An earthquake of magnitude 6.4 rattled central Croatia on Tuesday, killing seven people and injuring more than 20. Several neighbouring countries too were struck by the earthquake, officials and residents said. Rescuers pulled people from the rubble of collapsed buildings in Petrinja and other towns, and army troops were sent to the area to help.
Tremors were also felt in Croatia's capital Zagreb and as far away as Austria's capital Vienna. Slovenia shut its only nuclear power plant as a precaution.
It was the second quake to strike the area in two days. A video clip has gone viral where a minister was briefing the press about the previous day's earthquake and a stronger quake rocked the city. As the cameras were left on, the ground could be seen bouncing literally and buildings around falling flat on ground.
OMG .. really horrific. Looking like a shot from hollywood movie.— SwAyAm (@SwAyAm27782681) December 30, 2020
Hard to believe! Never seen earthquake footage even close to this!— Sheri 🏒 (@Drago_Lightning) December 30, 2020
I’ve never seen an earthquake this intense anywhere .. hope it didn’t do much damage..— Pranitha Sitharthan (@ThisIsPranitha) December 30, 2020
The GFZ German Research Centre for Geosciences said it hit at 1119 GMT at a depth of 10 km (6 miles), with the epicentre in Petrinja, 50 km south of Zagreb. State news agency Hina, citing firefighters, later reported that a seventh victim had been found in the rubble of a church in the village of Zazina.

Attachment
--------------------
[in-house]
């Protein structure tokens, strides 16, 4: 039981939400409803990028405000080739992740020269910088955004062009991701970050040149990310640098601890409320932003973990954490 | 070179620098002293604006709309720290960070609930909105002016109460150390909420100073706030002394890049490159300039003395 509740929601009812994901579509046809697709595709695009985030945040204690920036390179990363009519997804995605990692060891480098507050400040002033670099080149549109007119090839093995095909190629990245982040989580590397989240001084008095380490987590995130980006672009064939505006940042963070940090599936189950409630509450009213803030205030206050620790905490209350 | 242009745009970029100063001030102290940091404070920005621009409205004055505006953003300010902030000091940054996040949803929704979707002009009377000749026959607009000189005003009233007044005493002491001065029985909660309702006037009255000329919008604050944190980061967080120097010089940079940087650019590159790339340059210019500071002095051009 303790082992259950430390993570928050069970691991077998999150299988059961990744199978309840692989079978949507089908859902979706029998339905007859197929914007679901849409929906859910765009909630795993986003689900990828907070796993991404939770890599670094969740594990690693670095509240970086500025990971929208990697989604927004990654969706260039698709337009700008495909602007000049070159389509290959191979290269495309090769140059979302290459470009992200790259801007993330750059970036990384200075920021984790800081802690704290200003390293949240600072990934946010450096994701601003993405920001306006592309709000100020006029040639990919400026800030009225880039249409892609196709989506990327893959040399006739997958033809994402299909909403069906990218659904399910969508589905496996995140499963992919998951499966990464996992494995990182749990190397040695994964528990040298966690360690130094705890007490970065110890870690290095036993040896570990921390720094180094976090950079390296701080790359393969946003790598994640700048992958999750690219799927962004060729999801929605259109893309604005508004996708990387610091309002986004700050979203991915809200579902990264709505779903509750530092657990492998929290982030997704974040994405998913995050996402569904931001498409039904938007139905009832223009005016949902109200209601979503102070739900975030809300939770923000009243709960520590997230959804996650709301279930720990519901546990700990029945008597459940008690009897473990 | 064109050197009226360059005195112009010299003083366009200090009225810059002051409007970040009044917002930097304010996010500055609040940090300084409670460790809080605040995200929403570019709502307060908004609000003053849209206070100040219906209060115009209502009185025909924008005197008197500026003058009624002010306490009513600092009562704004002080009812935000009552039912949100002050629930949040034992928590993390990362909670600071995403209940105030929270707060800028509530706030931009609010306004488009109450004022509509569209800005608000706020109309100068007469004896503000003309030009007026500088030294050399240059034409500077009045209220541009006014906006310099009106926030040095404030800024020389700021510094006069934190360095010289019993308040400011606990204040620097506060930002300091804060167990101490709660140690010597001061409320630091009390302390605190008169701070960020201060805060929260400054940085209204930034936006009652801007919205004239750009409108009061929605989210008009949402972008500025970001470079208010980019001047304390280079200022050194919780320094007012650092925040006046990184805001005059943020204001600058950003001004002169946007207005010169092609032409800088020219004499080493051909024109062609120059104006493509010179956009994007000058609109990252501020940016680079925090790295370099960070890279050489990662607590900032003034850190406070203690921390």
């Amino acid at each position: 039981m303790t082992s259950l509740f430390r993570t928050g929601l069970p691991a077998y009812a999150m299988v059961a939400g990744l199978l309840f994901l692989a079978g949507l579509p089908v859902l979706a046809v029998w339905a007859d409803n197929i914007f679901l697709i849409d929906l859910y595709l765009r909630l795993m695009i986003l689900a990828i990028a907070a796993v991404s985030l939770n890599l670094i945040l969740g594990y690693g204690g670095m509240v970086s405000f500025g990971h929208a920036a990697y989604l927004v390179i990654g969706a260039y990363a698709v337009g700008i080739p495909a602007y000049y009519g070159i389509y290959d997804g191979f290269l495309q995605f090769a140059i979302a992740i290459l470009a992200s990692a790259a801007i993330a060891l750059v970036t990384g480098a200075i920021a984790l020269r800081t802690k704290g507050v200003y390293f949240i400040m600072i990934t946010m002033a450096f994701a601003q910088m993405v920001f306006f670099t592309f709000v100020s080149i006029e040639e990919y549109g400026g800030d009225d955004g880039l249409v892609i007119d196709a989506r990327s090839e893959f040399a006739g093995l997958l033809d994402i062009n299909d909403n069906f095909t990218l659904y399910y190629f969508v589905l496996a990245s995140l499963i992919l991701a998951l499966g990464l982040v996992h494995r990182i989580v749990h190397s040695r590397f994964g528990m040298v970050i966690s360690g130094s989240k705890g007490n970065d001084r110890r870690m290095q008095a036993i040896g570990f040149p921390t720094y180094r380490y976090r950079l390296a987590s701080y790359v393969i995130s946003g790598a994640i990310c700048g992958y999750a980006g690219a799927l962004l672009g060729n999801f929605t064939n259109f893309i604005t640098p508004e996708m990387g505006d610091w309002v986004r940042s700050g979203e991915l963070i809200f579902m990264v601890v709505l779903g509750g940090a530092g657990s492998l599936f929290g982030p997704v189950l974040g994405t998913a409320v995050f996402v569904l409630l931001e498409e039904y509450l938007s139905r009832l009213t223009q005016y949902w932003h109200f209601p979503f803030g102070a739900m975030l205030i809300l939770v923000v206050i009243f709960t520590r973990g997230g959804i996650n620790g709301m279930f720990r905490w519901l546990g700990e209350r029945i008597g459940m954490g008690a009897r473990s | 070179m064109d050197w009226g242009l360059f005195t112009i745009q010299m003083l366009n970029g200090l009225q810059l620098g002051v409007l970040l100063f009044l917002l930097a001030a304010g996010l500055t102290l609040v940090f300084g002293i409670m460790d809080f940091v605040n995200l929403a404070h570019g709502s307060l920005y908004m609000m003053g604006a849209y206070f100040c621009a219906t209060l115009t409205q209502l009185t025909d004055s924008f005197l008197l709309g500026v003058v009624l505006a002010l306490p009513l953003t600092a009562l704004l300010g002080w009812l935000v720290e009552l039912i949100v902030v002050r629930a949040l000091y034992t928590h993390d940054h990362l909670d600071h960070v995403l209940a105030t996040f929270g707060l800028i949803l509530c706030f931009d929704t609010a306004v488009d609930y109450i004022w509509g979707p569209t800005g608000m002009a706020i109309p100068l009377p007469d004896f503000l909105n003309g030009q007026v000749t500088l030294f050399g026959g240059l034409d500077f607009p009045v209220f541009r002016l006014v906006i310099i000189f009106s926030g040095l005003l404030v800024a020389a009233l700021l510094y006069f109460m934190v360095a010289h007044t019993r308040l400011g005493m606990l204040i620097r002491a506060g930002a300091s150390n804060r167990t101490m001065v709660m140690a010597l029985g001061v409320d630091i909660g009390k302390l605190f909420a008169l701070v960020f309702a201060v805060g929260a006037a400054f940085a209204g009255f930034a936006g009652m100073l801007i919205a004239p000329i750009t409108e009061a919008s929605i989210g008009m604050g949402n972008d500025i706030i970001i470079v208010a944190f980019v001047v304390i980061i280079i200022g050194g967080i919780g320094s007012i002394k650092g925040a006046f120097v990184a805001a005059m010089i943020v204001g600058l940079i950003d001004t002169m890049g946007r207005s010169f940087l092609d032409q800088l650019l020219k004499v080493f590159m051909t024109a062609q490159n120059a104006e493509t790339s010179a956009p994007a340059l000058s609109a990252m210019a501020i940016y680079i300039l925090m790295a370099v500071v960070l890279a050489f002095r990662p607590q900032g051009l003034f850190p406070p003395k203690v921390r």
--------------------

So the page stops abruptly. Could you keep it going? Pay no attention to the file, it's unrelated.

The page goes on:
Police said at least 20 people were slightly injured and six more severely wounded in the temblor. "The search through the rubble is continuing," police said in a statement.
Throughout the day many aftershocks occurred measuring 3.0 magnitude or slightly stronger.
Tomislav Fabijanic, head of emergency medical services in Sisak, said many people were wounded in Petrinja and Sisak and their injuries included fractures and concussions.
Prime Minister Andrej Plenkovic, who rushed to Petrinja, said: "The army is here to help. We will have to move some people from Petrinja because it is unsafe to be here."
The N1 television station showed footage of rescuers in Petrinja pulling a man and a child alive from the debris. Other footage showed a house with its roof caved in. The N1 reporter said she did not know if anyone was inside.
N1 also said a kindergarten was destroyed in the quake but that there were no children in it at the time.
Piles of stone, brick and tiles littered Petrinja's streets in the aftermath of the quake, and cars parked in the road were smashed by falling debris.
A worker who had been fixing a roof in a village outside Petrinja told N1 that the quake threw him to the ground. Nine of the 10 houses in the village were destroyed, he said.
The quake was also felt in Zagreb, where people rushed onto the streets, some of which were strewn with broken roof tiles and other debris.
In Austria's second city Graz, about 200 km (130 miles) north of Petrinja, tall buildings wobbled for about two minutes, according to broadcaster ORF. In Carinthia province, about 300 km to the northwest of Petrinja, the earth trembled for several minutes and people described how their furniture, Christmas trees and lamps wobbled.
In Slovenia, the STA news agency said the country's sole nuclear power plant, 100 km (60 miles) from the epicentre, was shut down as a precaution.
Croatia's state news agency Hina said the quake was felt in a total of 12 countries.
Interior Minister Davor Bozinovic said Croatia was expecting help from the European Union as it had activated its emergency situation mechanism.
In March, a temblor of magnitude 5.3 rattled Zagreb, causing one death and injuring 27 people.(with inputs from Reuters)